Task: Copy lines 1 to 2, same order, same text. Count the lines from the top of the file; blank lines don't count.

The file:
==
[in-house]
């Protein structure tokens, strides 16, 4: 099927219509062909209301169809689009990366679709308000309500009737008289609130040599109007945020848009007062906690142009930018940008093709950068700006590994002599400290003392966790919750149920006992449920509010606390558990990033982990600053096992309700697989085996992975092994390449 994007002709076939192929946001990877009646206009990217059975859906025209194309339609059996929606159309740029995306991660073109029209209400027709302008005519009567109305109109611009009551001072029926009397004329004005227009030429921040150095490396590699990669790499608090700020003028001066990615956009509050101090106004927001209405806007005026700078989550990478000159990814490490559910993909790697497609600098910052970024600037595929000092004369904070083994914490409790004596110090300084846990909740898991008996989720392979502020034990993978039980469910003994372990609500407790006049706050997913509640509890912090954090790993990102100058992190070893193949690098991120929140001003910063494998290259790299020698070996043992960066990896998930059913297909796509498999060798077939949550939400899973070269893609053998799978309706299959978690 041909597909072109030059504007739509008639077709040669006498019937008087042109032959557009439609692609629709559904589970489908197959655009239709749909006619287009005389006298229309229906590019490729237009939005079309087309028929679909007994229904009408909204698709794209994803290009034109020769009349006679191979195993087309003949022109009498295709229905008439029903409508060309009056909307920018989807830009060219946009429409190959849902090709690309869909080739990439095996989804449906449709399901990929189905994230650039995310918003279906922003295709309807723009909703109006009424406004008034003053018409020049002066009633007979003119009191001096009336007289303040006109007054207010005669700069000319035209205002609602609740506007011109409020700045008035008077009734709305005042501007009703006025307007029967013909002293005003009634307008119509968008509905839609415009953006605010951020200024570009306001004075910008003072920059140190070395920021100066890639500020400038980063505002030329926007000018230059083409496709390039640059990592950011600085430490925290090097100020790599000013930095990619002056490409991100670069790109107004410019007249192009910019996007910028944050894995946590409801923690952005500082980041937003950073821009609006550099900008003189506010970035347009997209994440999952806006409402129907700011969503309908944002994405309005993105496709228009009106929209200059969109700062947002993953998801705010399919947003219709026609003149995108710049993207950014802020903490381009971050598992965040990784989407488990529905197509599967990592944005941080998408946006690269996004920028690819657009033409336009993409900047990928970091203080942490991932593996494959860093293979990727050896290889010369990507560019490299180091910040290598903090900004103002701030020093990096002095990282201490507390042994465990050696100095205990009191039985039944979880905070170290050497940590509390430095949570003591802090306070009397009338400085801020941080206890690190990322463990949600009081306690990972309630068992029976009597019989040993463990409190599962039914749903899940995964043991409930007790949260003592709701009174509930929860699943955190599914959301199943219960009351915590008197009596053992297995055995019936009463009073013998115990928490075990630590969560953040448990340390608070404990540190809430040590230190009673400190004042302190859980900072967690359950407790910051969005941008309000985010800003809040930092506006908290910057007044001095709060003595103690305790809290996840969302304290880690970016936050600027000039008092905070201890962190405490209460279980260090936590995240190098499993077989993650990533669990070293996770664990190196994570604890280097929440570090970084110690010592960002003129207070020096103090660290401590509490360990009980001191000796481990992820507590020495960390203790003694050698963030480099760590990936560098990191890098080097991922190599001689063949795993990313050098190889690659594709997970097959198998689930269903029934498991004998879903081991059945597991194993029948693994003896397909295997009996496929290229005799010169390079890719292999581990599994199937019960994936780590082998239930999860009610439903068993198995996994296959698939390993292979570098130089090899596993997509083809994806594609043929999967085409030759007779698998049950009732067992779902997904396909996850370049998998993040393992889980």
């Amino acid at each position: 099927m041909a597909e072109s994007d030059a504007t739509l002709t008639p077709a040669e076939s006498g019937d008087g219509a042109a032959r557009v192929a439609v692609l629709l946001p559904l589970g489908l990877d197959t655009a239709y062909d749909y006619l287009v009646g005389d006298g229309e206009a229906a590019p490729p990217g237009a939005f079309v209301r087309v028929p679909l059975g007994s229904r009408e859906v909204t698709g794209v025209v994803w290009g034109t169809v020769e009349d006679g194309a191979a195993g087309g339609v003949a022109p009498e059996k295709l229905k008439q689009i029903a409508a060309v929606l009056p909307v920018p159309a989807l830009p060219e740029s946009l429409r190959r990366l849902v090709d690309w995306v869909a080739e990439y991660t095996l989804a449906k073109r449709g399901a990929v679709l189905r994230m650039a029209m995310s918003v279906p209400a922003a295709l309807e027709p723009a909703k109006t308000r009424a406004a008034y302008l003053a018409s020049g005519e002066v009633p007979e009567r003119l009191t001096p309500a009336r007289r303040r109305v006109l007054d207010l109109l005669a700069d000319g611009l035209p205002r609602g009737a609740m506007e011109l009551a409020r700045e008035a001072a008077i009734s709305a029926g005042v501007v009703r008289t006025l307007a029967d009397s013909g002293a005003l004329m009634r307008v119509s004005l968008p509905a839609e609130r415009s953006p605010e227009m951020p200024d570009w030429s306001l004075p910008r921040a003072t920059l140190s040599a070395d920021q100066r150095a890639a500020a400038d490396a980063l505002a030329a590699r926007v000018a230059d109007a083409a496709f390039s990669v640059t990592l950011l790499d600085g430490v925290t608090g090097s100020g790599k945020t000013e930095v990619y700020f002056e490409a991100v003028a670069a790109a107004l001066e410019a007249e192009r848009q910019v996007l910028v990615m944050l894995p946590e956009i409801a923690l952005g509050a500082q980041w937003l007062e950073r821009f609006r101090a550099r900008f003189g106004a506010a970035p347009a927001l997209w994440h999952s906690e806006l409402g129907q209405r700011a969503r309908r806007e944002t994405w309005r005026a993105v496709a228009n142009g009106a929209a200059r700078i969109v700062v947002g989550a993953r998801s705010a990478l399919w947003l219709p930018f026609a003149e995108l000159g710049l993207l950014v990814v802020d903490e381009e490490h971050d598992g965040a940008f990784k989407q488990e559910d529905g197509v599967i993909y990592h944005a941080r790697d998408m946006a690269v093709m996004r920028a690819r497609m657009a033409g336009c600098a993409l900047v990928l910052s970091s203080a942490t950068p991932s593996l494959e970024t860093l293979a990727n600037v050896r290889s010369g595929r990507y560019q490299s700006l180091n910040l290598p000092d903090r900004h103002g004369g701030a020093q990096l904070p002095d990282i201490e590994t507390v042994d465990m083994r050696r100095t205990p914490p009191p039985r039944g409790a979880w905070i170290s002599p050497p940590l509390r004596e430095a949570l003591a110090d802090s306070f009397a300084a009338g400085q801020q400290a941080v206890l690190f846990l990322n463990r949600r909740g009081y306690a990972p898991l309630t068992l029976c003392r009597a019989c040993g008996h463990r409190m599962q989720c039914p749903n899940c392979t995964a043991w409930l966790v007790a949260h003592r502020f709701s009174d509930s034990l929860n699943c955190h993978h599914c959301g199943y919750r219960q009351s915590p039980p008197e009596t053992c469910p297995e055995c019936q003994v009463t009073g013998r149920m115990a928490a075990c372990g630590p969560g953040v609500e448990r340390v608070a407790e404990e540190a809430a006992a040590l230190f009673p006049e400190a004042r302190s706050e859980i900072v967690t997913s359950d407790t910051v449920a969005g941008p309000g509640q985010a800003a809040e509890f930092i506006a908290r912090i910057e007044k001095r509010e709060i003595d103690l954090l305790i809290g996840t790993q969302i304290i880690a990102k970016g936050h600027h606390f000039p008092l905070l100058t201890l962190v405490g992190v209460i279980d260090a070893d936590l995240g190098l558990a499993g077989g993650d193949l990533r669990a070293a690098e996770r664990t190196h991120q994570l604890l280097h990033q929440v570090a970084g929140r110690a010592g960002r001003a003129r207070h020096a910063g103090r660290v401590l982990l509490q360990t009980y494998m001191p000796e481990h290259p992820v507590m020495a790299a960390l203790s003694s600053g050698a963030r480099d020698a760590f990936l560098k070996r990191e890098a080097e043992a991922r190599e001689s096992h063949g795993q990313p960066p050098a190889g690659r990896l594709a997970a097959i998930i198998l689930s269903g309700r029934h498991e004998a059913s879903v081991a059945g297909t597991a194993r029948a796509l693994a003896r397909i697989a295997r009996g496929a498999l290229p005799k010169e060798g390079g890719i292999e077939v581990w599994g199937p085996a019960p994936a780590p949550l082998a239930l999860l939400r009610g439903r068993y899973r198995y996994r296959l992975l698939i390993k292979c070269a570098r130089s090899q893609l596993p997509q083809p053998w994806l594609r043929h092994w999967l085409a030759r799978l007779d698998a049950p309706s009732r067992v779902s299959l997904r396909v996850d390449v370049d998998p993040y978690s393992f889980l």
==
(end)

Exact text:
[in-house]
């Protein structure tokens, strides 16, 4: 099927219509062909209301169809689009990366679709308000309500009737008289609130040599109007945020848009007062906690142009930018940008093709950068700006590994002599400290003392966790919750149920006992449920509010606390558990990033982990600053096992309700697989085996992975092994390449 994007002709076939192929946001990877009646206009990217059975859906025209194309339609059996929606159309740029995306991660073109029209209400027709302008005519009567109305109109611009009551001072029926009397004329004005227009030429921040150095490396590699990669790499608090700020003028001066990615956009509050101090106004927001209405806007005026700078989550990478000159990814490490559910993909790697497609600098910052970024600037595929000092004369904070083994914490409790004596110090300084846990909740898991008996989720392979502020034990993978039980469910003994372990609500407790006049706050997913509640509890912090954090790993990102100058992190070893193949690098991120929140001003910063494998290259790299020698070996043992960066990896998930059913297909796509498999060798077939949550939400899973070269893609053998799978309706299959978690 041909597909072109030059504007739509008639077709040669006498019937008087042109032959557009439609692609629709559904589970489908197959655009239709749909006619287009005389006298229309229906590019490729237009939005079309087309028929679909007994229904009408909204698709794209994803290009034109020769009349006679191979195993087309003949022109009498295709229905008439029903409508060309009056909307920018989807830009060219946009429409190959849902090709690309869909080739990439095996989804449906449709399901990929189905994230650039995310918003279906922003295709309807723009909703109006009424406004008034003053018409020049002066009633007979003119009191001096009336007289303040006109007054207010005669700069000319035209205002609602609740506007011109409020700045008035008077009734709305005042501007009703006025307007029967013909002293005003009634307008119509968008509905839609415009953006605010951020200024570009306001004075910008003072920059140190070395920021100066890639500020400038980063505002030329926007000018230059083409496709390039640059990592950011600085430490925290090097100020790599000013930095990619002056490409991100670069790109107004410019007249192009910019996007910028944050894995946590409801923690952005500082980041937003950073821009609006550099900008003189506010970035347009997209994440999952806006409402129907700011969503309908944002994405309005993105496709228009009106929209200059969109700062947002993953998801705010399919947003219709026609003149995108710049993207950014802020903490381009971050598992965040990784989407488990529905197509599967990592944005941080998408946006690269996004920028690819657009033409336009993409900047990928970091203080942490991932593996494959860093293979990727050896290889010369990507560019490299180091910040290598903090900004103002701030020093990096002095990282201490507390042994465990050696100095205990009191039985039944979880905070170290050497940590509390430095949570003591802090306070009397009338400085801020941080206890690190990322463990949600009081306690990972309630068992029976009597019989040993463990409190599962039914749903899940995964043991409930007790949260003592709701009174509930929860699943955190599914959301199943219960009351915590008197009596053992297995055995019936009463009073013998115990928490075990630590969560953040448990340390608070404990540190809430040590230190009673400190004042302190859980900072967690359950407790910051969005941008309000985010800003809040930092506006908290910057007044001095709060003595103690305790809290996840969302304290880690970016936050600027000039008092905070201890962190405490209460279980260090936590995240190098499993077989993650990533669990070293996770664990190196994570604890280097929440570090970084110690010592960002003129207070020096103090660290401590509490360990009980001191000796481990992820507590020495960390203790003694050698963030480099760590990936560098990191890098080097991922190599001689063949795993990313050098190889690659594709997970097959198998689930269903029934498991004998879903081991059945597991194993029948693994003896397909295997009996496929290229005799010169390079890719292999581990599994199937019960994936780590082998239930999860009610439903068993198995996994296959698939390993292979570098130089090899596993997509083809994806594609043929999967085409030759007779698998049950009732067992779902997904396909996850370049998998993040393992889980």